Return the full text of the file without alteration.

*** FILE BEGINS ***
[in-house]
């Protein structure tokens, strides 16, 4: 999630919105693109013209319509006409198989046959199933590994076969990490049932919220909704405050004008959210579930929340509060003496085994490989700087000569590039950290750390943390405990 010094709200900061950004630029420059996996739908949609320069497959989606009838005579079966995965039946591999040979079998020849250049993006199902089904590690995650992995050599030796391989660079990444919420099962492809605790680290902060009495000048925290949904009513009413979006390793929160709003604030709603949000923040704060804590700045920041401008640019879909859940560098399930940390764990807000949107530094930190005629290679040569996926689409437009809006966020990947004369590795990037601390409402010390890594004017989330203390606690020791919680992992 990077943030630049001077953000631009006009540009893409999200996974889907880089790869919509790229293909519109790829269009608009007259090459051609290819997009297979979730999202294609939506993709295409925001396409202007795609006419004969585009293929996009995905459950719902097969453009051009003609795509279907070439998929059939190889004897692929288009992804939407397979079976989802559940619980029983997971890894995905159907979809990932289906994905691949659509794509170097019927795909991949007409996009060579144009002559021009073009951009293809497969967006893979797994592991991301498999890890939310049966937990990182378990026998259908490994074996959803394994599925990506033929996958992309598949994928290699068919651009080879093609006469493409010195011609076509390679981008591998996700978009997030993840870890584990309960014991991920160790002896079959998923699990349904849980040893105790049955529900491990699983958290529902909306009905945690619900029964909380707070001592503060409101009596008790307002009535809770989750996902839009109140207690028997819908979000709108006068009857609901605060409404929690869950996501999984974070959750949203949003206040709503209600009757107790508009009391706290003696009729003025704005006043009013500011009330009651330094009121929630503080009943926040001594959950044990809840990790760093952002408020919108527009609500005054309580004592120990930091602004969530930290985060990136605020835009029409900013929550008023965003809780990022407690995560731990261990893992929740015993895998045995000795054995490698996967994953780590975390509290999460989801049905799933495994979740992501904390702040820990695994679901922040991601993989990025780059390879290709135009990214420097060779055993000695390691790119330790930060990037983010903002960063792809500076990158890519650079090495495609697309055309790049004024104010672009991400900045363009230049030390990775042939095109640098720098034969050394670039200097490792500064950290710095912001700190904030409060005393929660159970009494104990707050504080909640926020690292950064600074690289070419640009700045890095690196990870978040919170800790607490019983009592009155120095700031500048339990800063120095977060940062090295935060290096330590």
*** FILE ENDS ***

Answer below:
[in-house]
């Protein structure tokens, strides 16, 4: 999630919105693109013209319509006409198989046959199933590994076969990490049932919220909704405050004008959210579930929340509060003496085994490989700087000569590039950290750390943390405990 010094709200900061950004630029420059996996739908949609320069497959989606009838005579079966995965039946591999040979079998020849250049993006199902089904590690995650992995050599030796391989660079990444919420099962492809605790680290902060009495000048925290949904009513009413979006390793929160709003604030709603949000923040704060804590700045920041401008640019879909859940560098399930940390764990807000949107530094930190005629290679040569996926689409437009809006966020990947004369590795990037601390409402010390890594004017989330203390606690020791919680992992 990077943030630049001077953000631009006009540009893409999200996974889907880089790869919509790229293909519109790829269009608009007259090459051609290819997009297979979730999202294609939506993709295409925001396409202007795609006419004969585009293929996009995905459950719902097969453009051009003609795509279907070439998929059939190889004897692929288009992804939407397979079976989802559940619980029983997971890894995905159907979809990932289906994905691949659509794509170097019927795909991949007409996009060579144009002559021009073009951009293809497969967006893979797994592991991301498999890890939310049966937990990182378990026998259908490994074996959803394994599925990506033929996958992309598949994928290699068919651009080879093609006469493409010195011609076509390679981008591998996700978009997030993840870890584990309960014991991920160790002896079959998923699990349904849980040893105790049955529900491990699983958290529902909306009905945690619900029964909380707070001592503060409101009596008790307002009535809770989750996902839009109140207690028997819908979000709108006068009857609901605060409404929690869950996501999984974070959750949203949003206040709503209600009757107790508009009391706290003696009729003025704005006043009013500011009330009651330094009121929630503080009943926040001594959950044990809840990790760093952002408020919108527009609500005054309580004592120990930091602004969530930290985060990136605020835009029409900013929550008023965003809780990022407690995560731990261990893992929740015993895998045995000795054995490698996967994953780590975390509290999460989801049905799933495994979740992501904390702040820990695994679901922040991601993989990025780059390879290709135009990214420097060779055993000695390691790119330790930060990037983010903002960063792809500076990158890519650079090495495609697309055309790049004024104010672009991400900045363009230049030390990775042939095109640098720098034969050394670039200097490792500064950290710095912001700190904030409060005393929660159970009494104990707050504080909640926020690292950064600074690289070419640009700045890095690196990870978040919170800790607490019983009592009155120095700031500048339990800063120095977060940062090295935060290096330590």